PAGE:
Investigative Detentions and the Constitution
Section 9 of the Charter provides that everyone has the right not to be arbitrarily detained. A detention will not be arbitrary if it is lawful.
One type of lawful detention is a common law investigative detention. This power allows the police to detain people for investigation “if there are reasonable grounds to suspect in all the circumstances that the individual is connected to a particular crime and that such detention is necessary.” However, the investigative detention must be “brief in duration” and conducted in a reasonable manner.
R. v. Mann, 2004 SCC 52,  3 S.C.R. 59, at para. 45.
All Investigative Detentions Must Be Brief
The permitted duration of an investigative detention is determined by considering whether the interference with the suspect’s liberty interest by his continuing detention was more intrusive than was reasonably necessary to perform the officer’s duty, having particular regard to the seriousness of the risk to public or individual safety.
R. v. Clayton, at para. 31;
R. v. Mann, at p. 324;
R. v. Aucoin, 2012 SCC 66,  3 S.C.R. 408, at para. 36.
However, an investigative detention that is not brief cannot be constitutionally sustained.
The purpose of the brief detention contemplated under the investigative detention power is to allow the police to take investigative steps that are readily at hand to confirm their suspicion and arrest the suspect or, if the suspicion is not confirmed, release the suspect.
R. v. Barclay, 2018 ONCA 114, at para. 29.
“Brief” describes a range of time, not a precise limit. While all investigative detentions must be brief, the permitted duration of an investigative detention is case-specific and is informed by a number of factors (set out in R. v. Barclay, 2018 ONCA 114, at paras. 31, 32) including the following:
1. The intrusiveness of the detention.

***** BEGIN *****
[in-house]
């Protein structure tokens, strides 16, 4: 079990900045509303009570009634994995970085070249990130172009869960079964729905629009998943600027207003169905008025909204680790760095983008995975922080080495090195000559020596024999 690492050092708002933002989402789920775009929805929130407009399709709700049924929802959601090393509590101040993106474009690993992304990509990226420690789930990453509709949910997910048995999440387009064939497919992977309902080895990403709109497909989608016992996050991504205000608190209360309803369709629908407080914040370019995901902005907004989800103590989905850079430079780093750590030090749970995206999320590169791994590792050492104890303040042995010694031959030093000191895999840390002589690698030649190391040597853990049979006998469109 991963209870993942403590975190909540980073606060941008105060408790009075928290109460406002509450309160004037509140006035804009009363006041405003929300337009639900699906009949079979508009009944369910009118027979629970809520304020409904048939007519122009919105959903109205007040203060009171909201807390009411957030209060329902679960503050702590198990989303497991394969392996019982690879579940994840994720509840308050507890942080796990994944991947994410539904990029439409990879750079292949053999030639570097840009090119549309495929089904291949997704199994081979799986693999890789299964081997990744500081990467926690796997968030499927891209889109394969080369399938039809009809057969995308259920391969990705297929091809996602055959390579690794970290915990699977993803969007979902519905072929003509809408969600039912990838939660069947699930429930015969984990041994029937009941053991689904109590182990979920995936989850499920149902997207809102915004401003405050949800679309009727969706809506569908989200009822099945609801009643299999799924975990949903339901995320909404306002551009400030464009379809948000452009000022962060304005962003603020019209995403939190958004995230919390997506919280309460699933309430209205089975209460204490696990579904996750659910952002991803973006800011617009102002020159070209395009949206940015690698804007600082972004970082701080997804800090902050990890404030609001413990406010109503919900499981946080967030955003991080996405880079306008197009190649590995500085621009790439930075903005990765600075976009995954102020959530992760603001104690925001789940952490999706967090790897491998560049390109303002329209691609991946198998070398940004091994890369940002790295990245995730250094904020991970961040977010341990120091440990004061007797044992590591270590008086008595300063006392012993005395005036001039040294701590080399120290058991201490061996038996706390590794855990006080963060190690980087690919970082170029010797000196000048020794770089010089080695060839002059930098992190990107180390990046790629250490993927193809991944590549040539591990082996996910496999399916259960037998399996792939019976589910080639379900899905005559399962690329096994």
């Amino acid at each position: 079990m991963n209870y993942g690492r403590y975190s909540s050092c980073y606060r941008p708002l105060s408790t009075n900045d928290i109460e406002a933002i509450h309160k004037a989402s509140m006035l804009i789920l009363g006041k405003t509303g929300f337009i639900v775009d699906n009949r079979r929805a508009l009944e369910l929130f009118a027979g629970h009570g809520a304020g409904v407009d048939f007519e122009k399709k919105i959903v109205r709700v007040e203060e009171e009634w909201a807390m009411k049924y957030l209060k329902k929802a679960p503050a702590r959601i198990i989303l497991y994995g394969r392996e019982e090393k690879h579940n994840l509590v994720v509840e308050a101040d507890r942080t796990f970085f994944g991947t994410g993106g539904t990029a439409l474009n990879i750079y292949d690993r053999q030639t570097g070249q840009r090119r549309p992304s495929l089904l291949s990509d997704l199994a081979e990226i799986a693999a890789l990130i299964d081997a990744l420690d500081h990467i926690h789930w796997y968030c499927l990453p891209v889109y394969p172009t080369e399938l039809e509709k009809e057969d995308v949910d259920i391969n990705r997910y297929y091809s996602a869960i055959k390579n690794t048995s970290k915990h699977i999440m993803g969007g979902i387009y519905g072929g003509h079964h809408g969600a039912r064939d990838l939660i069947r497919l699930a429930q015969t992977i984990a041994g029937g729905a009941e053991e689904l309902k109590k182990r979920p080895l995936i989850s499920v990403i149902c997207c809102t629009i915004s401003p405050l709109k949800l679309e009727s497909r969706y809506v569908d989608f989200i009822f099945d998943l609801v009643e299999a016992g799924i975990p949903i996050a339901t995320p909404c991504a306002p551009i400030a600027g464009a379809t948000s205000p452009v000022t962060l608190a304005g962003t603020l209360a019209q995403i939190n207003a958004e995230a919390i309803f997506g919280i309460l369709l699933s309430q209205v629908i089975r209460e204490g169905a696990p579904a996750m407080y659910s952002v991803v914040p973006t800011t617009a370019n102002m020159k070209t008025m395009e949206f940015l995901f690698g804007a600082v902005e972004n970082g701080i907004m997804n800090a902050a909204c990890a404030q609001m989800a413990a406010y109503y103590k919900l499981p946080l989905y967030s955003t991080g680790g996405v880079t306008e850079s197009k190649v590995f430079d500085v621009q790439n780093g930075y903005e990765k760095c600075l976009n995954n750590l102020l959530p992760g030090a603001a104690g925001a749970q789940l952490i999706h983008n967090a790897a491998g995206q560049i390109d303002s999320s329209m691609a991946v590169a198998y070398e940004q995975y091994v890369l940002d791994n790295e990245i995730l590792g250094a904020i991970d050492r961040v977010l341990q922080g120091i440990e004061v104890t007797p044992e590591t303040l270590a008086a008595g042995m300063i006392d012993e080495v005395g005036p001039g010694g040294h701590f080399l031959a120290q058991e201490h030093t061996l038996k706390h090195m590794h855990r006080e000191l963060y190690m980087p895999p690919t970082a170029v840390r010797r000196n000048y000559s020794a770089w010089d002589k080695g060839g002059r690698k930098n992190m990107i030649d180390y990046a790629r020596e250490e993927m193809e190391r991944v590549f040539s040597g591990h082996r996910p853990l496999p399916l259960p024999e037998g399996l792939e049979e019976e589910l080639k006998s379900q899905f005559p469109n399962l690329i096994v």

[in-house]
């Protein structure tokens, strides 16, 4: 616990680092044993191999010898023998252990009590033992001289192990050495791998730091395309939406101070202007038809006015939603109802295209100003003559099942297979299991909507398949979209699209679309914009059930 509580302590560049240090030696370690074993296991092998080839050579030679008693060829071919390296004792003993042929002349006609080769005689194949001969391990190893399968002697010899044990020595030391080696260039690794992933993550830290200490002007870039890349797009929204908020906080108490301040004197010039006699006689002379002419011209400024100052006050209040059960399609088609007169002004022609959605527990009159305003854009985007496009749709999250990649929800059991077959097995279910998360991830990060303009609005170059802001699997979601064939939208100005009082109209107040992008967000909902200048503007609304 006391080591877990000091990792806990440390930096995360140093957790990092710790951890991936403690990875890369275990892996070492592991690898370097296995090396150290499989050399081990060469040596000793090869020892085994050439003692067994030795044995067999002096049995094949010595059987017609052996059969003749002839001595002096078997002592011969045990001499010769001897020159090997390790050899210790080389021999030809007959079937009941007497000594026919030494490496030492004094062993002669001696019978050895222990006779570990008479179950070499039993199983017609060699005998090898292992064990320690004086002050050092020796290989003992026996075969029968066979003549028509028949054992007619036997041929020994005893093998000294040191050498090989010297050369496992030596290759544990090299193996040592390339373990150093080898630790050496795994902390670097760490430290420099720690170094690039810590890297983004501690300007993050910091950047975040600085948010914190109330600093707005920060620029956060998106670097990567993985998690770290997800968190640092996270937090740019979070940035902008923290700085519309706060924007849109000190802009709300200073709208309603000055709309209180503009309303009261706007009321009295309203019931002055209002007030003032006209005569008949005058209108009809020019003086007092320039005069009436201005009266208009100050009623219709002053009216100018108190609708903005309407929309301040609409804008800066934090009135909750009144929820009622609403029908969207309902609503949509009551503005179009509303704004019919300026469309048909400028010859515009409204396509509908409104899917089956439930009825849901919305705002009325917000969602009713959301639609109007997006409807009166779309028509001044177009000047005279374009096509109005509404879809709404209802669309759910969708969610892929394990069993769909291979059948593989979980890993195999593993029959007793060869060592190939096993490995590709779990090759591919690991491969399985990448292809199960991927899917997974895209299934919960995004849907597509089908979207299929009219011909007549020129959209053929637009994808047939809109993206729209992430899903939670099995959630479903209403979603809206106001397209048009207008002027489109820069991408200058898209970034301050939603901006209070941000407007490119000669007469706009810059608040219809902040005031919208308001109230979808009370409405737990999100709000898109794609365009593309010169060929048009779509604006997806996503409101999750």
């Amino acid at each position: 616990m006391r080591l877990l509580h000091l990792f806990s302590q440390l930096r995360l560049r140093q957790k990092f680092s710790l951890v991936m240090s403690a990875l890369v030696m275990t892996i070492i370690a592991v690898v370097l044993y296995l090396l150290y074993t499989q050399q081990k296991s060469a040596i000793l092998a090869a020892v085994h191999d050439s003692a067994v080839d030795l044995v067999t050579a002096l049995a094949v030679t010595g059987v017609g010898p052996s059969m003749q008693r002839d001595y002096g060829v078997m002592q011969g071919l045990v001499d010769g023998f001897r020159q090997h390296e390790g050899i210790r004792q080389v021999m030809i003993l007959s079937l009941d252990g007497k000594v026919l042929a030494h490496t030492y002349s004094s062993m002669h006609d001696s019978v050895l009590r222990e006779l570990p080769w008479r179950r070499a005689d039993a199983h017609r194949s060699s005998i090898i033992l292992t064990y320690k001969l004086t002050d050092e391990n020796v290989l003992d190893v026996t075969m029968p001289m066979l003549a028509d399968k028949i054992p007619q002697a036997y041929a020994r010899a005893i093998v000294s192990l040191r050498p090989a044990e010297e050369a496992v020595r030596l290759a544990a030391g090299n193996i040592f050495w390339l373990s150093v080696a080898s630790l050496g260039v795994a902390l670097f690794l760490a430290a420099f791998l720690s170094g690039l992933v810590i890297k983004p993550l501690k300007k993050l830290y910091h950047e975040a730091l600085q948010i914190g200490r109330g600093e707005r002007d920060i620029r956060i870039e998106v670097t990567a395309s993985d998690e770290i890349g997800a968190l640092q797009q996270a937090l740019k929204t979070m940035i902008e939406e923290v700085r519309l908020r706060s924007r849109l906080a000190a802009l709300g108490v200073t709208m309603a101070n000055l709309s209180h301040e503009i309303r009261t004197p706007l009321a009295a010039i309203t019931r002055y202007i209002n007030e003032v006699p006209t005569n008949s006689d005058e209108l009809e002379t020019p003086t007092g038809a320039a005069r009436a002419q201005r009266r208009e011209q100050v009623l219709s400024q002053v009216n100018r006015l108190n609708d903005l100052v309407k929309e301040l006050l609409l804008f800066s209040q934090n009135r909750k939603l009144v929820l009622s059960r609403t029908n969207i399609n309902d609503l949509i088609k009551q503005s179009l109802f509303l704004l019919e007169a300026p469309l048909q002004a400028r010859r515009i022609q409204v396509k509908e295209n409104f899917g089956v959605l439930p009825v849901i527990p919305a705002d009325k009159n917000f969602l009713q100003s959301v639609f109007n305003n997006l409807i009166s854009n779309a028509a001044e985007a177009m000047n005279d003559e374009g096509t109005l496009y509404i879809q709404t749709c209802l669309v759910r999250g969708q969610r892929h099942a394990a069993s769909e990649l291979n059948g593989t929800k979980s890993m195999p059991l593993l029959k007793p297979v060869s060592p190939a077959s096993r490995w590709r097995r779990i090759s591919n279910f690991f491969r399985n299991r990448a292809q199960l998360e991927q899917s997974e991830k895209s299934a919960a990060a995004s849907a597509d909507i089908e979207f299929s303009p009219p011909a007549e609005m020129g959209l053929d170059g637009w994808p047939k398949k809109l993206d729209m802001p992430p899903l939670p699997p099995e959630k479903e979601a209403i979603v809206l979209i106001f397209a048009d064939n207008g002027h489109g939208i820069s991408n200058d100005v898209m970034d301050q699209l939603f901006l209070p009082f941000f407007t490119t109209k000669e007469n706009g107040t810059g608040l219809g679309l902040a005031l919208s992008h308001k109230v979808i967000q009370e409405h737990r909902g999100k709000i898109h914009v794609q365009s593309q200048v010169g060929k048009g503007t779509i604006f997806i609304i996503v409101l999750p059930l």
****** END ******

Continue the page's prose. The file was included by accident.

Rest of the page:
The more intrusive the detention is to the suspect’s liberty interest, the more closely its duration will be scrutinized.
2. The nature of the suspected criminal offence.
If the suspected offense is not serious, the permitted duration will probably be at the shorter end of “brief”.
3. The complexity of the investigation.
If the investigation is not complex, one would expect that police questioning of the suspect would not reasonably need to be lengthy, and the permitted duration will probably be at the shorter end of “brief”. However, if the investigation of the suspected criminal offence is complex, its complexity will only justify a longer permitted duration within the range of “brief” to the extent it is causally linked to the duration of the detention.
4. Any immediate public or individual safety concerns.
Immediate public or individual safety concerns may justify a permitted duration at the longer end of “brief”.
5. The ability of the police to effectively carry out the investigation without continuing the detention of the suspect.
If there are other reasonable means of continuing the investigation without detaining the suspect, the continued detention of the suspect would likely render continued detention unconstitutional.
6. The lack of police diligence.
7. The lack of immediate availability of the required investigative tools.